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Rape, sodomy convictions upheld by Supreme Court

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Please note: Opinion summaries are prepared by the Public Information Office for the general public and news media. Summaries are not prepared for every opinion released by the Court, but only for those cases considered of great public interest. Opinion summaries are not to be considered as official opinions of the Court. The full opinions are available on the Supreme Court website at www.gasupreme.us .

 

WHITE V. THE STATE (S18G0365)

The Supreme Court of Georgia has upheld a man’s rape and aggravated sodomy convictions for crimes against three young girls in Newton County. 

With today’s opinion, however, the high court has ruled that under Georgia’s Rape Shield Statute, state prosecutors may not introduce evidence of a victim’s past sexual behavior for any purpose.

In November 2014, a Newton County jury found Charles White guilty of three counts of rape, one count of statutory rape, 10 counts of child molestation, three counts of aggravated sodomy, three counts of incest, and one count of enticing a child for indecent purposes. According to the facts at trial, White had periodically lived

with his sister and brother-in-law, Monique and Royce Mitchell, who had a young daughter, S.M. In 2012, White’s 18-year-old niece, D.P., disclosed to her mother that White had molested her multiple times beginning when she was 7 years old and continuing until she was 14. Her mother then called Royce Mitchell out of concern for S.M. When Mitchell asked his daughter if her uncle had ever acted inappropriately toward her, she said no. 

By 2013, Royce Mitchell was involved with another woman who had two daughters, 4 and 5. That year, the two little girls said that S.M., by then 12, had molested them. When Mitchell asked his daughter if that were true, she admitted it was, then broke down and said “Uncle Charles” had molested her multiple times from the time she was in kindergarten until she entered the fourth grade. S.M. was interviewed by an expert in child sexual abuse who later testified that children who exhibit behavior that is “sexualized” or who are acting out sexually toward other children are exhibiting behavior consistent with a child who has been sexually abused. A third victim, White’s daughter, also testified that she had been molested by her father in 2013 when she was 9 and he once had had intercourse with her.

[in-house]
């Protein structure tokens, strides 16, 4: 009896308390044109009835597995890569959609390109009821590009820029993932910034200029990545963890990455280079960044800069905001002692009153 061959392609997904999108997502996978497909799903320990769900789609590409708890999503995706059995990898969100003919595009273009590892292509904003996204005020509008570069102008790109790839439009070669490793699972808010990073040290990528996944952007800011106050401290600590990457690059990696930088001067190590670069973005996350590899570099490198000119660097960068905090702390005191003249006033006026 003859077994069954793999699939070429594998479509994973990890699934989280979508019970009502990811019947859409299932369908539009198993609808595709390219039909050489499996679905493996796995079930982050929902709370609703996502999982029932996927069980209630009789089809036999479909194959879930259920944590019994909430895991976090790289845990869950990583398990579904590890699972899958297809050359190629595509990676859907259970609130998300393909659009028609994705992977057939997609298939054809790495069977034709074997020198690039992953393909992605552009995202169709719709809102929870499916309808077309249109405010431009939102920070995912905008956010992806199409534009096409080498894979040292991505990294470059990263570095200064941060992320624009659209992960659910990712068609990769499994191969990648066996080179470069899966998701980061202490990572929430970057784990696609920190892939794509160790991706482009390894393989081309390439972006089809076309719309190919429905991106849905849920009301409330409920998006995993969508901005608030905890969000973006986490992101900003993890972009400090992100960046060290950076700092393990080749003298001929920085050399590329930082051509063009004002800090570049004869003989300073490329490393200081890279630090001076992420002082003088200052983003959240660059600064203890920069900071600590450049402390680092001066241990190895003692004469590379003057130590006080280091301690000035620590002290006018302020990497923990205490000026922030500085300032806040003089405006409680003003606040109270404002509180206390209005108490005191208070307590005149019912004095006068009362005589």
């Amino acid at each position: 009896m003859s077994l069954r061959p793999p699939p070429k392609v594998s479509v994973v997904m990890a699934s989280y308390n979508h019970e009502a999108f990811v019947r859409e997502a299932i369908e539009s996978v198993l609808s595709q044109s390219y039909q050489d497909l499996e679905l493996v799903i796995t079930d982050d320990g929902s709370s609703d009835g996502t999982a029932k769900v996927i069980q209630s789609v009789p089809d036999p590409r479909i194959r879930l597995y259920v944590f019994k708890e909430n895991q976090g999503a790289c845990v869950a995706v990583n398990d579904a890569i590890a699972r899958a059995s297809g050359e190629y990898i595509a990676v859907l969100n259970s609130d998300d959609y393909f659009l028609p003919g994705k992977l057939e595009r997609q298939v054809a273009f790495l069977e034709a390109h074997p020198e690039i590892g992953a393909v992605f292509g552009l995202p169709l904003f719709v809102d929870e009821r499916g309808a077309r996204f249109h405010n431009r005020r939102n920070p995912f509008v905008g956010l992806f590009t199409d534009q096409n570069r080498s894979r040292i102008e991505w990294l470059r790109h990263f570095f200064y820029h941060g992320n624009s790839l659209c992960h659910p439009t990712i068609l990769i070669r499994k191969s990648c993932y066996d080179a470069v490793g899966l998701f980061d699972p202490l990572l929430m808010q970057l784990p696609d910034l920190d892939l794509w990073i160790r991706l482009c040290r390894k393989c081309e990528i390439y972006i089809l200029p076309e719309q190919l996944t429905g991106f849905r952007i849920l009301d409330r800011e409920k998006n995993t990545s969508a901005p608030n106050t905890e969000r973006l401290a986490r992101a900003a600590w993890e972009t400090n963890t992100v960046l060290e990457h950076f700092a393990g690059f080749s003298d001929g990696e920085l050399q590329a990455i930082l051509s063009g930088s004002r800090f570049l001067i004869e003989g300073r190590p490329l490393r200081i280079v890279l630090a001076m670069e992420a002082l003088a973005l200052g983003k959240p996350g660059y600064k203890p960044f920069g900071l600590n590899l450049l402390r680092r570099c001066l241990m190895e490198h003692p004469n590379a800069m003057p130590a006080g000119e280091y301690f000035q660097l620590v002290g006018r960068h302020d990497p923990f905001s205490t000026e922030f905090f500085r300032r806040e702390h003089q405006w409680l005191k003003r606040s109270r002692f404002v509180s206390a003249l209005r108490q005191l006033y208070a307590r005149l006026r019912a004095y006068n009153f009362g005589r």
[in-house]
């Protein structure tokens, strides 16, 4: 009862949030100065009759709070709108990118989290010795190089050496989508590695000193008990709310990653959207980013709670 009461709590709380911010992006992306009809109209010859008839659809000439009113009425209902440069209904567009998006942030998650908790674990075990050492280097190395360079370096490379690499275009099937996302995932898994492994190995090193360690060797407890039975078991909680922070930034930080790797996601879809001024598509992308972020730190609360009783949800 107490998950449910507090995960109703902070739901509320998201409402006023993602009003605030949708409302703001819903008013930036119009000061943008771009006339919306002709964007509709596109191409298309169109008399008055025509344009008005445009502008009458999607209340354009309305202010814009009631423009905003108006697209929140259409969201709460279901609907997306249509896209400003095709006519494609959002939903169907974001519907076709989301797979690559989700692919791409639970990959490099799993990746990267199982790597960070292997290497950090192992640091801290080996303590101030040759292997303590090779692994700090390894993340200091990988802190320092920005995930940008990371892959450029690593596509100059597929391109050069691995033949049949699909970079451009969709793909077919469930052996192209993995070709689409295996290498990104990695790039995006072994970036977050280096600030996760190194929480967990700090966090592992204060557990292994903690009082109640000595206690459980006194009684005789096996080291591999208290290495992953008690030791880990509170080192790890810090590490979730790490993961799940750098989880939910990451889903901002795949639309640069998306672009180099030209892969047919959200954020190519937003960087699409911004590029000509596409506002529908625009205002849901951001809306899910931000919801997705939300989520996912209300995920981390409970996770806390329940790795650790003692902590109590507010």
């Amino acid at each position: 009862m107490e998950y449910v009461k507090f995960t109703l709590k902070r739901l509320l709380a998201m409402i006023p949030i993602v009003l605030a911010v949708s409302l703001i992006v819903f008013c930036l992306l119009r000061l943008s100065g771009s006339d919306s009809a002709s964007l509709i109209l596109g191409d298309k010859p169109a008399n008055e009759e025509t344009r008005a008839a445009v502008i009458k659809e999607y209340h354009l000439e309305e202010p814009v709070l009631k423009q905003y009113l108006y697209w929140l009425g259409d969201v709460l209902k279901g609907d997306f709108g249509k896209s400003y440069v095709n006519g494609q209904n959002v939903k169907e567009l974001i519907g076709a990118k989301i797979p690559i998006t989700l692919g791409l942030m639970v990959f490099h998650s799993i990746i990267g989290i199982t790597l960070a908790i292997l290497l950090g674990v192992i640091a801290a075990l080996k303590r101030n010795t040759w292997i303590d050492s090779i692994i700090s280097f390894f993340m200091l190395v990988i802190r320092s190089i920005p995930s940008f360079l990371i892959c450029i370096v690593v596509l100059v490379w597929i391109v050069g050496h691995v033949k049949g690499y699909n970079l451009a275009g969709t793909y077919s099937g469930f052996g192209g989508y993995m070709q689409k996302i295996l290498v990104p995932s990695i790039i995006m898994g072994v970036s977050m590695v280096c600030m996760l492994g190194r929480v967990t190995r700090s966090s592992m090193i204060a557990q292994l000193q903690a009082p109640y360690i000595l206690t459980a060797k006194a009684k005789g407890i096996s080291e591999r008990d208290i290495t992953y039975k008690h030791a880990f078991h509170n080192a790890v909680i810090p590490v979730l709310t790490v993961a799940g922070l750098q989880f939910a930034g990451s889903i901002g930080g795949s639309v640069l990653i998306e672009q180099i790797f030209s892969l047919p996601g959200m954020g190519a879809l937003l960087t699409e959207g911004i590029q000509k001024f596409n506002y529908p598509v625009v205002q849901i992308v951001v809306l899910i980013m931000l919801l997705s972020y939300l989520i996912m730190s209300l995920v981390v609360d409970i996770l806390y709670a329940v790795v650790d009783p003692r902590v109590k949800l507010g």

Prior to White’s trial, his attorney filed a motion asking the court to exclude the evidence that S.M. had committed acts constituting sexual battery when she was 12 years old against her father’s stepchildren, based on the Rape Shield Statute (Georgia Code § 24-4-412). The statute says that in prosecuting sexual offenses, “evidence relating to the past sexual behavior of the complaining witness shall not be admissible…except…evidence relating to the past sexual behavior of the complaining witness may be introduced if the court…finds that past sexual behavior directly involved the participation of the accused and…supports an inference that the accused could have reasonably believed that the complaining witness consented to the conduct complained of….” The trial court denied White’s motion, ruling that the statute did not exclude the evidence because it was relevant to a number of issues that had nothing to do with S.M.’s consent, including that the jury could infer from S.M.’s abnormal behavior that she was likely the victim of sexual abuse, and most likely at White’s hands.